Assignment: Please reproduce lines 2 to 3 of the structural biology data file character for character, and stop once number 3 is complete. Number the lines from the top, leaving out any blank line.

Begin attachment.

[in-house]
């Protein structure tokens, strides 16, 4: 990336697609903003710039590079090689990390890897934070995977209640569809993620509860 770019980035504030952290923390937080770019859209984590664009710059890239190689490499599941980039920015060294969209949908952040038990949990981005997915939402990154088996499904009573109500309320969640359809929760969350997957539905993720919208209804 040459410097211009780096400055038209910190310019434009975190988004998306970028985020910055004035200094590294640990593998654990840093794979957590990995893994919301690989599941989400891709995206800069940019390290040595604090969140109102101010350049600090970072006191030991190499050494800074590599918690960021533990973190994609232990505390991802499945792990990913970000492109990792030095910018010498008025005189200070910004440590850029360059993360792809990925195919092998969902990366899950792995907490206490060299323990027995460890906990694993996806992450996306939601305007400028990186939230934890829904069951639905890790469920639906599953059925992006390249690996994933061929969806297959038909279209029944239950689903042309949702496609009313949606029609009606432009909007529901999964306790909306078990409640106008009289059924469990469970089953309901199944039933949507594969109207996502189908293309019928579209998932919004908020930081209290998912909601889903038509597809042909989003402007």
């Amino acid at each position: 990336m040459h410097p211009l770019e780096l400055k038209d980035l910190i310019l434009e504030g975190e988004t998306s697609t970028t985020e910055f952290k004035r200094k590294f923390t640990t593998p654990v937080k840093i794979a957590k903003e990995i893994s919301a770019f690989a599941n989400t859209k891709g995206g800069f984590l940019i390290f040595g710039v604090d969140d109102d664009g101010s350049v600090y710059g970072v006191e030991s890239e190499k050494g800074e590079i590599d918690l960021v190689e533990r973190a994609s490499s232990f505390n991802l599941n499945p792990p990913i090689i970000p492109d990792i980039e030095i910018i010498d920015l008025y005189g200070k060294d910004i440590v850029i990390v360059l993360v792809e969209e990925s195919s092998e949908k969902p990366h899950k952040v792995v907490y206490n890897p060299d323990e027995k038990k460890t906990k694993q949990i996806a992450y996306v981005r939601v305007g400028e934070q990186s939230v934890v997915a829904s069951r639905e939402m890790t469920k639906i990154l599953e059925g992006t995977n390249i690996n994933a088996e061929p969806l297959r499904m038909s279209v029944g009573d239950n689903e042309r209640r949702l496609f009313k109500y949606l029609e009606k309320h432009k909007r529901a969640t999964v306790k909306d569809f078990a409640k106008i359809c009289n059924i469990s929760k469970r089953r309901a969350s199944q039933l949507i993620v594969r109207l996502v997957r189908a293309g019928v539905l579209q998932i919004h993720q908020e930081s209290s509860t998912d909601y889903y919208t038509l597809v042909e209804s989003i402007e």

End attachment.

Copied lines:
């Protein structure tokens, strides 16, 4: 990336697609903003710039590079090689990390890897934070995977209640569809993620509860 770019980035504030952290923390937080770019859209984590664009710059890239190689490499599941980039920015060294969209949908952040038990949990981005997915939402990154088996499904009573109500309320969640359809929760969350997957539905993720919208209804 040459410097211009780096400055038209910190310019434009975190988004998306970028985020910055004035200094590294640990593998654990840093794979957590990995893994919301690989599941989400891709995206800069940019390290040595604090969140109102101010350049600090970072006191030991190499050494800074590599918690960021533990973190994609232990505390991802499945792990990913970000492109990792030095910018010498008025005189200070910004440590850029360059993360792809990925195919092998969902990366899950792995907490206490060299323990027995460890906990694993996806992450996306939601305007400028990186939230934890829904069951639905890790469920639906599953059925992006390249690996994933061929969806297959038909279209029944239950689903042309949702496609009313949606029609009606432009909007529901999964306790909306078990409640106008009289059924469990469970089953309901199944039933949507594969109207996502189908293309019928579209998932919004908020930081209290998912909601889903038509597809042909989003402007």
């Amino acid at each position: 990336m040459h410097p211009l770019e780096l400055k038209d980035l910190i310019l434009e504030g975190e988004t998306s697609t970028t985020e910055f952290k004035r200094k590294f923390t640990t593998p654990v937080k840093i794979a957590k903003e990995i893994s919301a770019f690989a599941n989400t859209k891709g995206g800069f984590l940019i390290f040595g710039v604090d969140d109102d664009g101010s350049v600090y710059g970072v006191e030991s890239e190499k050494g800074e590079i590599d918690l960021v190689e533990r973190a994609s490499s232990f505390n991802l599941n499945p792990p990913i090689i970000p492109d990792i980039e030095i910018i010498d920015l008025y005189g200070k060294d910004i440590v850029i990390v360059l993360v792809e969209e990925s195919s092998e949908k969902p990366h899950k952040v792995v907490y206490n890897p060299d323990e027995k038990k460890t906990k694993q949990i996806a992450y996306v981005r939601v305007g400028e934070q990186s939230v934890v997915a829904s069951r639905e939402m890790t469920k639906i990154l599953e059925g992006t995977n390249i690996n994933a088996e061929p969806l297959r499904m038909s279209v029944g009573d239950n689903e042309r209640r949702l496609f009313k109500y949606l029609e009606k309320h432009k909007r529901a969640t999964v306790k909306d569809f078990a409640k106008i359809c009289n059924i469990s929760k469970r089953r309901a969350s199944q039933l949507i993620v594969r109207l996502v997957r189908a293309g019928v539905l579209q998932i919004h993720q908020e930081s209290s509860t998912d909601y889903y919208t038509l597809v042909e209804s989003i402007e």